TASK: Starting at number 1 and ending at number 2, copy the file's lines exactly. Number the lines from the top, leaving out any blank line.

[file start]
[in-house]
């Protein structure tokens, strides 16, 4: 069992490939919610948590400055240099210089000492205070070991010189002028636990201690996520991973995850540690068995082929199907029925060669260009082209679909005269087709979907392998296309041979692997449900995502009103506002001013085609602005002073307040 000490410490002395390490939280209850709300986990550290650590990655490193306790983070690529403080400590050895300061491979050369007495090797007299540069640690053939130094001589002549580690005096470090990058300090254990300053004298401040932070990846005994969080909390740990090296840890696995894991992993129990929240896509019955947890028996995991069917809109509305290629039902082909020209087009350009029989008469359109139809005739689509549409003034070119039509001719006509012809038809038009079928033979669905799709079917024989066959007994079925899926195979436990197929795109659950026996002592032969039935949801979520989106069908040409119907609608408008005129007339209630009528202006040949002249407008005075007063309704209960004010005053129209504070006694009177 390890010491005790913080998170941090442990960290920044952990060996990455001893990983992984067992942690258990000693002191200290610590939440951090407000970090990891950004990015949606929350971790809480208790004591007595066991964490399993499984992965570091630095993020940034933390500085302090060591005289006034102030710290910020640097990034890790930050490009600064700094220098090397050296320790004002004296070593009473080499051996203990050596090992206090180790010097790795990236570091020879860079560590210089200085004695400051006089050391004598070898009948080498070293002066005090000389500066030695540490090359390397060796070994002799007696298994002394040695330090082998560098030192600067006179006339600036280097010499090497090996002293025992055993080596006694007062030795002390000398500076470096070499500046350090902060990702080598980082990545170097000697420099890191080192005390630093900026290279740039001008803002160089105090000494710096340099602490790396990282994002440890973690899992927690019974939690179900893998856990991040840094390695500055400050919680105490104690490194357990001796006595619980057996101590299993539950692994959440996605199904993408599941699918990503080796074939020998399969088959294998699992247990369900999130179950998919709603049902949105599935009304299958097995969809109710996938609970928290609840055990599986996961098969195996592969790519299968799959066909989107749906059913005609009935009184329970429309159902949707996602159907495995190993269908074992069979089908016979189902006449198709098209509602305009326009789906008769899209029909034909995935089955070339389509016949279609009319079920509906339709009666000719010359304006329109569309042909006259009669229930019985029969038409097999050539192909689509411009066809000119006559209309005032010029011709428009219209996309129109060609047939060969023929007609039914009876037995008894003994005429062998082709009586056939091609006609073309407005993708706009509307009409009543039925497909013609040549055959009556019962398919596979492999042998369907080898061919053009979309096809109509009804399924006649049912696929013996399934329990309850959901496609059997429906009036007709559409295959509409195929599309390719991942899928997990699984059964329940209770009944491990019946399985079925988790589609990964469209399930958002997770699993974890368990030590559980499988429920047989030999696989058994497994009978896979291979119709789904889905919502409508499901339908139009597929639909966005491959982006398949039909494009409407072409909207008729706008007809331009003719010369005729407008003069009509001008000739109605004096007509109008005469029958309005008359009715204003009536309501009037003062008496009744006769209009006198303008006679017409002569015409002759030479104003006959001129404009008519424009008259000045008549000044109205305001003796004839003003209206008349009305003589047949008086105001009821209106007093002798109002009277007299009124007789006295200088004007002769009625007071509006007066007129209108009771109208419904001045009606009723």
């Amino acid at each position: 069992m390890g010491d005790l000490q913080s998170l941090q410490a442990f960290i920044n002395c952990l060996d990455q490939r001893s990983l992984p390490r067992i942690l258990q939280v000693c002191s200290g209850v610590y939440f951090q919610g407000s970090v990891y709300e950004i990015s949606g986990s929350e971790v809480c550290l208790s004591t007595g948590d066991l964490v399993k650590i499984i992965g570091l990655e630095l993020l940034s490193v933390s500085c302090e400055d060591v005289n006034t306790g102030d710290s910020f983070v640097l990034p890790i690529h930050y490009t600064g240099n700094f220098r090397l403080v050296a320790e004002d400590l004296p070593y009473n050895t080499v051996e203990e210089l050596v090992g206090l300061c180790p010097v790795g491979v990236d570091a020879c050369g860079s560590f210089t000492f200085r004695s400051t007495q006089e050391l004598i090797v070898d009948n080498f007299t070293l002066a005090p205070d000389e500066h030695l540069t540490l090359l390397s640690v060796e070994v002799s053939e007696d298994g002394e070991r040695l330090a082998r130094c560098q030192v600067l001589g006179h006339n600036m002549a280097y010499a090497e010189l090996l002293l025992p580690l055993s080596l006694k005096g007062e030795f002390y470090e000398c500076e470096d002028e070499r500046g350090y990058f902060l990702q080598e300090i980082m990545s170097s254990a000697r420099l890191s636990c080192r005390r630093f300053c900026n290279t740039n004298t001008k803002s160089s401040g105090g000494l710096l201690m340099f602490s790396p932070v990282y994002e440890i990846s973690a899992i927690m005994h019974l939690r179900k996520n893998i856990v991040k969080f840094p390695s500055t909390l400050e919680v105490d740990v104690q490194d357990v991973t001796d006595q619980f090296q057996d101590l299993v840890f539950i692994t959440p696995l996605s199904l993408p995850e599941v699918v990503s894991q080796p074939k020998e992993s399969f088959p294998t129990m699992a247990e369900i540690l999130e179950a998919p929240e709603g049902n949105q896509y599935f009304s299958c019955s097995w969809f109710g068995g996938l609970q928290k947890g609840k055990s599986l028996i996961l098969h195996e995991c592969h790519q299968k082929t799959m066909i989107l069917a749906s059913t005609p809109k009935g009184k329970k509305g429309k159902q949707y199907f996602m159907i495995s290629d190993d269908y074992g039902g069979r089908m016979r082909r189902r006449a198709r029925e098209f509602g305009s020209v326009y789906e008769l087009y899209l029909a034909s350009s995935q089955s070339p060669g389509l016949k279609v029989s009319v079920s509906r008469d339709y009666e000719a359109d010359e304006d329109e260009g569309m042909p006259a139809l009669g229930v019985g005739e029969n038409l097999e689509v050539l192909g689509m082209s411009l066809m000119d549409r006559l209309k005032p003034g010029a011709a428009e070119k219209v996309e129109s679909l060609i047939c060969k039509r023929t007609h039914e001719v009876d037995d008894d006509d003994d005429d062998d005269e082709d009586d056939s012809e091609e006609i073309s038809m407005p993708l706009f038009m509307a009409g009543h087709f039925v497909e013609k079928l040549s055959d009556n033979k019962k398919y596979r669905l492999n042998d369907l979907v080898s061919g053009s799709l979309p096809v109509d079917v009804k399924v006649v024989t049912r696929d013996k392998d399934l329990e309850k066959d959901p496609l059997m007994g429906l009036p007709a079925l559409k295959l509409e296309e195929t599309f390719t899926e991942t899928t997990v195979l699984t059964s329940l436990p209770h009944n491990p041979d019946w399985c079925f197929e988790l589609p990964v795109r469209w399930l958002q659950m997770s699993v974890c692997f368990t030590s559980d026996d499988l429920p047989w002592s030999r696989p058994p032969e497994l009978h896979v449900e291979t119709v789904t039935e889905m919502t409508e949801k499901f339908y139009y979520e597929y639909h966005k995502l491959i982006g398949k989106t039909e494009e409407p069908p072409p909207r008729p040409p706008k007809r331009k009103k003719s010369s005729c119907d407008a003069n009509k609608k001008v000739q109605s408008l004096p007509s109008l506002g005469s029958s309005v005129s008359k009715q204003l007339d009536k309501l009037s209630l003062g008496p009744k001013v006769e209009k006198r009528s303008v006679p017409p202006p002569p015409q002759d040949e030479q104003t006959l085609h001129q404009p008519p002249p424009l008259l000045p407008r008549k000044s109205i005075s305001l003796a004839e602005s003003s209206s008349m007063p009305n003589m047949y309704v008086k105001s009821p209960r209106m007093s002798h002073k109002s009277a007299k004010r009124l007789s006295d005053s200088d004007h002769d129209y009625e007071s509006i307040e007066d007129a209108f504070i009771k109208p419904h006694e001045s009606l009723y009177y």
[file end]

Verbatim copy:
[in-house]
């Protein structure tokens, strides 16, 4: 069992490939919610948590400055240099210089000492205070070991010189002028636990201690996520991973995850540690068995082929199907029925060669260009082209679909005269087709979907392998296309041979692997449900995502009103506002001013085609602005002073307040 000490410490002395390490939280209850709300986990550290650590990655490193306790983070690529403080400590050895300061491979050369007495090797007299540069640690053939130094001589002549580690005096470090990058300090254990300053004298401040932070990846005994969080909390740990090296840890696995894991992993129990929240896509019955947890028996995991069917809109509305290629039902082909020209087009350009029989008469359109139809005739689509549409003034070119039509001719006509012809038809038009079928033979669905799709079917024989066959007994079925899926195979436990197929795109659950026996002592032969039935949801979520989106069908040409119907609608408008005129007339209630009528202006040949002249407008005075007063309704209960004010005053129209504070006694009177 390890010491005790913080998170941090442990960290920044952990060996990455001893990983992984067992942690258990000693002191200290610590939440951090407000970090990891950004990015949606929350971790809480208790004591007595066991964490399993499984992965570091630095993020940034933390500085302090060591005289006034102030710290910020640097990034890790930050490009600064700094220098090397050296320790004002004296070593009473080499051996203990050596090992206090180790010097790795990236570091020879860079560590210089200085004695400051006089050391004598070898009948080498070293002066005090000389500066030695540490090359390397060796070994002799007696298994002394040695330090082998560098030192600067006179006339600036280097010499090497090996002293025992055993080596006694007062030795002390000398500076470096070499500046350090902060990702080598980082990545170097000697420099890191080192005390630093900026290279740039001008803002160089105090000494710096340099602490790396990282994002440890973690899992927690019974939690179900893998856990991040840094390695500055400050919680105490104690490194357990001796006595619980057996101590299993539950692994959440996605199904993408599941699918990503080796074939020998399969088959294998699992247990369900999130179950998919709603049902949105599935009304299958097995969809109710996938609970928290609840055990599986996961098969195996592969790519299968799959066909989107749906059913005609009935009184329970429309159902949707996602159907495995190993269908074992069979089908016979189902006449198709098209509602305009326009789906008769899209029909034909995935089955070339389509016949279609009319079920509906339709009666000719010359304006329109569309042909006259009669229930019985029969038409097999050539192909689509411009066809000119006559209309005032010029011709428009219209996309129109060609047939060969023929007609039914009876037995008894003994005429062998082709009586056939091609006609073309407005993708706009509307009409009543039925497909013609040549055959009556019962398919596979492999042998369907080898061919053009979309096809109509009804399924006649049912696929013996399934329990309850959901496609059997429906009036007709559409295959509409195929599309390719991942899928997990699984059964329940209770009944491990019946399985079925988790589609990964469209399930958002997770699993974890368990030590559980499988429920047989030999696989058994497994009978896979291979119709789904889905919502409508499901339908139009597929639909966005491959982006398949039909494009409407072409909207008729706008007809331009003719010369005729407008003069009509001008000739109605004096007509109008005469029958309005008359009715204003009536309501009037003062008496009744006769209009006198303008006679017409002569015409002759030479104003006959001129404009008519424009008259000045008549000044109205305001003796004839003003209206008349009305003589047949008086105001009821209106007093002798109002009277007299009124007789006295200088004007002769009625007071509006007066007129209108009771109208419904001045009606009723």